The Purpose of Government - Thomas Jefferson

In a letter to James Madison,  taken from " The Living Thoughts of Thomas Jefferson ", accumulated by John Dewey,  Jefferson gives his opinion on the purpose of government and the importance of educating everyone in the functions of government,  as well as warn us of the evils coming when urbanization flourishes over rural peoples..

" One may conclude too hastily,  that nature has formed man insusceptible of any other government than that of force,  a conclusion not founded in truth nor experience.  Societies exist under three forms,  sufficiently distinguishable.  1. Without government,  as among our Indians.  2.  Under governments,  wherein the will of every one has a just influence,  as is the case in England,  in a slight degree,  and in our States,  in a great one.  3. Under governments of force,  as is the case in all other Monarchies,  and in most of the other republics.  To have an idea of the curse of existence under these last,  they must be seen.  It is a government of wolves over sheep.  It is a problem,  not clear in my mind,  that the first condition is not the best.  But I believe it to be inconsistent with any great degree of population.  The second state has a great deal of good in it.  The mass of mankind under that,  enjoys a precious degree of liberty and happiness.  It has it's evils,  too;  the principle which is the turbulence to which it is subject.  But weigh this against the oppressions of monarchy,  and it becomes nothing.  Malo periculoasam libertatem quam quietam servitutem.  Even this evil is productive of good.  It prevents the degeneracy of government,  and nourishes a general attention to the public affairs.  I hold it,  that a little rebellion,  now and then,  is a good thing,  and as necessary in the political world as storms in the physical.   Unsuccessful rebellions,  indeed,  generally establish the encroachments on the rights of the people,  which have produced them.  An observation of this truth should render honest republican governors so mild in their punishment of rebellions,  as not to discourage them too much.  It is a medicine necessary for the sound health of government.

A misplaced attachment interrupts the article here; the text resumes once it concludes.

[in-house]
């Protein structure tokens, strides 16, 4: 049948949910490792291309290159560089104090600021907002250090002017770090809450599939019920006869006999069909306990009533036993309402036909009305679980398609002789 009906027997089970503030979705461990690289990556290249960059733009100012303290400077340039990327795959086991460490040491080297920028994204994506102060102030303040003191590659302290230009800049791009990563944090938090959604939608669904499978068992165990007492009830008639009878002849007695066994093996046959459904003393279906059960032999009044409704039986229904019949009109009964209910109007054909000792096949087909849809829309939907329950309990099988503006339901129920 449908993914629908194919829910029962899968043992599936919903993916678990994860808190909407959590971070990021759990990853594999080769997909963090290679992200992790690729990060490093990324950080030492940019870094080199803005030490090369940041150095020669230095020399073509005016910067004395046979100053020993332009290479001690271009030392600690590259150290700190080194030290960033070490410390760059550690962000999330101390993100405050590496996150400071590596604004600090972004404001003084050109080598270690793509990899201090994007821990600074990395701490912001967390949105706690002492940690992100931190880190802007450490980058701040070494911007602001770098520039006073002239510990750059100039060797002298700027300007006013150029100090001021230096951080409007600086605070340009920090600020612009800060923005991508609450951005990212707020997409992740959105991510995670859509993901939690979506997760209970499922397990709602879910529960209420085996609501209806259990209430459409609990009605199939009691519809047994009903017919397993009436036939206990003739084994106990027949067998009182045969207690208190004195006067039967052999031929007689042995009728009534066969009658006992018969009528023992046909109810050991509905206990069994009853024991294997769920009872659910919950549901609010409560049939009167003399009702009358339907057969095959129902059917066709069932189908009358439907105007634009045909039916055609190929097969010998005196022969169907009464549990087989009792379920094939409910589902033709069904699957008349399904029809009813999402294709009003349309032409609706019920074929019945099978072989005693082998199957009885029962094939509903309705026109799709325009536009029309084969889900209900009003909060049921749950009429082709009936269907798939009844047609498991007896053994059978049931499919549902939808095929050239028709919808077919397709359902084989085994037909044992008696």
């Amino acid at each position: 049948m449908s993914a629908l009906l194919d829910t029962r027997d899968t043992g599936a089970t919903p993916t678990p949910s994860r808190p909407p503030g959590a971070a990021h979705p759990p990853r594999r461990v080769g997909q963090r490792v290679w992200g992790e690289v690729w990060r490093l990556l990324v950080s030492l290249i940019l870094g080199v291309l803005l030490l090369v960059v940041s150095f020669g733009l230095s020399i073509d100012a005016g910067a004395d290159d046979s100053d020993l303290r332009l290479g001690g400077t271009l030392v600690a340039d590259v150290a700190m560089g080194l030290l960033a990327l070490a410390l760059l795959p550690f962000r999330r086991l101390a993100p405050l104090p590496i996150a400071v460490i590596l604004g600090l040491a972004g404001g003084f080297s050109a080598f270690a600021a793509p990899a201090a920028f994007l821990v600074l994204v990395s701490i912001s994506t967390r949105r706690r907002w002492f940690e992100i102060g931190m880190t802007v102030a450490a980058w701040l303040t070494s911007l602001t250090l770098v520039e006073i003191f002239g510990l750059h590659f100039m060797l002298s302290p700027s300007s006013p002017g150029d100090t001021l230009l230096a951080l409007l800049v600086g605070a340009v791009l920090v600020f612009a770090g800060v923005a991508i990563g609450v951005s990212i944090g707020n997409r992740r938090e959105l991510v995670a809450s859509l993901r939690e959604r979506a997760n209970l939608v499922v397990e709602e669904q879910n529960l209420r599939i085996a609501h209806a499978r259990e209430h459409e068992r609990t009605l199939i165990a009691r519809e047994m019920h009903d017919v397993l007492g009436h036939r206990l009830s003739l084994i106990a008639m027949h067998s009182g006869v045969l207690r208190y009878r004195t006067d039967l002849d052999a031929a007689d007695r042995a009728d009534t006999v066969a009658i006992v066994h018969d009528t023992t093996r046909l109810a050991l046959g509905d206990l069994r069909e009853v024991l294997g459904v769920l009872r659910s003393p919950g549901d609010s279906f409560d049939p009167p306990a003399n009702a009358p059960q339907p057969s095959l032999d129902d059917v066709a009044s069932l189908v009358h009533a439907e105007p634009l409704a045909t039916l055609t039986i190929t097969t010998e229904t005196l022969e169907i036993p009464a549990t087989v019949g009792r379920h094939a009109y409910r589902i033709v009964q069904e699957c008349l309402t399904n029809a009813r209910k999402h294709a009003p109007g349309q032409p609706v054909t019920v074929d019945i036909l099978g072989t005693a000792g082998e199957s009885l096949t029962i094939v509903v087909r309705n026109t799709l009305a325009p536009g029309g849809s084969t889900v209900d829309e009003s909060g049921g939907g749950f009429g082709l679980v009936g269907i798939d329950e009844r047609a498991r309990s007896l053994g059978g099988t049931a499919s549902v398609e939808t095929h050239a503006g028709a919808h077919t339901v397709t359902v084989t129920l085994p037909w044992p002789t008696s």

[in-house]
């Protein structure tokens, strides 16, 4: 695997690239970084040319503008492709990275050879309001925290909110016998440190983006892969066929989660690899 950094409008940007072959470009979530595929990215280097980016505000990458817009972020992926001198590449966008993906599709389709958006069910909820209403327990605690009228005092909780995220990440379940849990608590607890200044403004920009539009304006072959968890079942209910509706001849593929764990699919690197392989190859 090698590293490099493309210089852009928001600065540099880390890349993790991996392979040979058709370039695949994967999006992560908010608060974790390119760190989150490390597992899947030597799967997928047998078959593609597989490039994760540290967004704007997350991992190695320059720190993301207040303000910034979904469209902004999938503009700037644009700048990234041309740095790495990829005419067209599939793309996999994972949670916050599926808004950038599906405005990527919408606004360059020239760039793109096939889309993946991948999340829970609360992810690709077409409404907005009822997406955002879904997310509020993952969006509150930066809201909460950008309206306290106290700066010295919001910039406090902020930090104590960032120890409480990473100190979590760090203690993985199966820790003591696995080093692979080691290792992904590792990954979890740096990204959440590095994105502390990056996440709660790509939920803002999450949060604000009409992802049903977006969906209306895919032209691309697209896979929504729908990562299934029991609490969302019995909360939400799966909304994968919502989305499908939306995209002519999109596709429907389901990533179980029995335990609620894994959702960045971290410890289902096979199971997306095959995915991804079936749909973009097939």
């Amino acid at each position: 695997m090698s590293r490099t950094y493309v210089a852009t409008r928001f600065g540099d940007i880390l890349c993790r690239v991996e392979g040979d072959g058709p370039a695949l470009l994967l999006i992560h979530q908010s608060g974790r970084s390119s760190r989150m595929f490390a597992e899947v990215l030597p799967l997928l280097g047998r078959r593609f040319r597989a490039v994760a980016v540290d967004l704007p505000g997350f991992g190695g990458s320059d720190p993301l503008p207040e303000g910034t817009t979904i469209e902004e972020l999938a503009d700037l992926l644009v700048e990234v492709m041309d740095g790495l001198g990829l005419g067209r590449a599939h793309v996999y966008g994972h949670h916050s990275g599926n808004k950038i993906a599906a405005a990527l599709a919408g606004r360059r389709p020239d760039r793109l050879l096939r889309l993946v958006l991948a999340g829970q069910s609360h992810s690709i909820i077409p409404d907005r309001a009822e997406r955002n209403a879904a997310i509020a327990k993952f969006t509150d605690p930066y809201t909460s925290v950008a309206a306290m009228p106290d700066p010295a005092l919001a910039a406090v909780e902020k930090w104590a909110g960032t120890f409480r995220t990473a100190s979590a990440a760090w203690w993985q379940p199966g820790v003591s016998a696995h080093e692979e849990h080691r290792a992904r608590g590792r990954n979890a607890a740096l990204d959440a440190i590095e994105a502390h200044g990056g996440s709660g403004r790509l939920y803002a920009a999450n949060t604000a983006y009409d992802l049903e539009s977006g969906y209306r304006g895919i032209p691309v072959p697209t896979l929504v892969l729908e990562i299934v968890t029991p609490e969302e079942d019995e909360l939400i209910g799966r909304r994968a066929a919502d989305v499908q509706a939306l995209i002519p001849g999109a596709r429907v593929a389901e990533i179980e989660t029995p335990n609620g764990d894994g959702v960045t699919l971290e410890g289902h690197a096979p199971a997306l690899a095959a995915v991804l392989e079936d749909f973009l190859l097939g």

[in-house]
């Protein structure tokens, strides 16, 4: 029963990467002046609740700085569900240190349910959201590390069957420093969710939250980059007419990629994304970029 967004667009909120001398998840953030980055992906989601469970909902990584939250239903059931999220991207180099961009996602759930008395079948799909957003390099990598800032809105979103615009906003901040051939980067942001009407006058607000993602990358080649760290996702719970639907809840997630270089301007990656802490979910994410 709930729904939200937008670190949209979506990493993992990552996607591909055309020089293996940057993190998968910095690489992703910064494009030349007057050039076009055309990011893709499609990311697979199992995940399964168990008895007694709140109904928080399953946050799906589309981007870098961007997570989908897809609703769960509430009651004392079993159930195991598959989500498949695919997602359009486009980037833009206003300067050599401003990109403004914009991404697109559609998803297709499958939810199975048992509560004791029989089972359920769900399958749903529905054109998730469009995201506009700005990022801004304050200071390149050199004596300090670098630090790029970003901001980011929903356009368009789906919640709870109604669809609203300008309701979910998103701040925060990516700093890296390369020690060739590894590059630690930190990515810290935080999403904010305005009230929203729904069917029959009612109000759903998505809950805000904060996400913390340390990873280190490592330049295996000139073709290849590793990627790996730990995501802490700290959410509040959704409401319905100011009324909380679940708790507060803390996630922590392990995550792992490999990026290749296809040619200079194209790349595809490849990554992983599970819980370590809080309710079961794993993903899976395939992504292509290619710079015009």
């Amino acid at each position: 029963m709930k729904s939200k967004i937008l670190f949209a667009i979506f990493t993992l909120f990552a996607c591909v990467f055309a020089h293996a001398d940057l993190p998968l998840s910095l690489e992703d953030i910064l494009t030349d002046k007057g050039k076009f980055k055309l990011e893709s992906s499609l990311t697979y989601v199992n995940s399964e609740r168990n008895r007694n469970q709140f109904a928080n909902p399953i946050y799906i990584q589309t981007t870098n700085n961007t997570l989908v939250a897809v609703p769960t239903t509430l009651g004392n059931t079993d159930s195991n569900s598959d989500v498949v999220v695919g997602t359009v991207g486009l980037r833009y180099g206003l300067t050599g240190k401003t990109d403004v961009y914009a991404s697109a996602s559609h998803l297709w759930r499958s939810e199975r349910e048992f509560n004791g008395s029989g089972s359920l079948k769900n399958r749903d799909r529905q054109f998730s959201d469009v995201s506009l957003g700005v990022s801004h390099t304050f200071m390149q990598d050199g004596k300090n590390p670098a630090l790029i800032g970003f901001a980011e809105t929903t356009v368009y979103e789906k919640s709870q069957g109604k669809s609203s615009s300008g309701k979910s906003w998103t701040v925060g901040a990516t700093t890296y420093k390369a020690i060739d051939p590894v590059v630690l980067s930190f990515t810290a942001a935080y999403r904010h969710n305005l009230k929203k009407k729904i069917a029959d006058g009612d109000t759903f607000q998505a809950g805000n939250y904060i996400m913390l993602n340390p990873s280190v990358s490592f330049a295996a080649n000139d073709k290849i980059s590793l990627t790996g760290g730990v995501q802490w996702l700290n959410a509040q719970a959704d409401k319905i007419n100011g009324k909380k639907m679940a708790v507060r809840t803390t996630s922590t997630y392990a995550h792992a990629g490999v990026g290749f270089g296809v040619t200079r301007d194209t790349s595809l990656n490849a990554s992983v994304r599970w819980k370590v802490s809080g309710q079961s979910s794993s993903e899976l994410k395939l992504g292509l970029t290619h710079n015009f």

...And say, finally whether peace is best preserved by giving energy to the government,  or information to the people.  This last is the most certain,  and the most legitimate engine of government.  Educate and inform the whole mass of the people.  Enable them to see that it is their interest to preserve peace and order,  and they will preserve them.  And it requires no very high degree of education to convince them of this.  They are the only sure reliance for the preservation of our liberty.  After all,  it is my principle that the will of the majority should prevail.  If they approve the proposed constitution in all its parts,  I shall concur in it cheerfully in hopes they will amend it,  whenever they shall find it works wrong.  This reliance cannot deceive us,  as long as we remain virtuous;  and I think we shall be so,  as long as agriculture is our principle object,  which will be the case,  while there remains vacant lands in any part of America.  When we get piled upon one another in large cities,  as in Europe,  we shall become corrupt as in Europe,  and go to eating one another as they do there.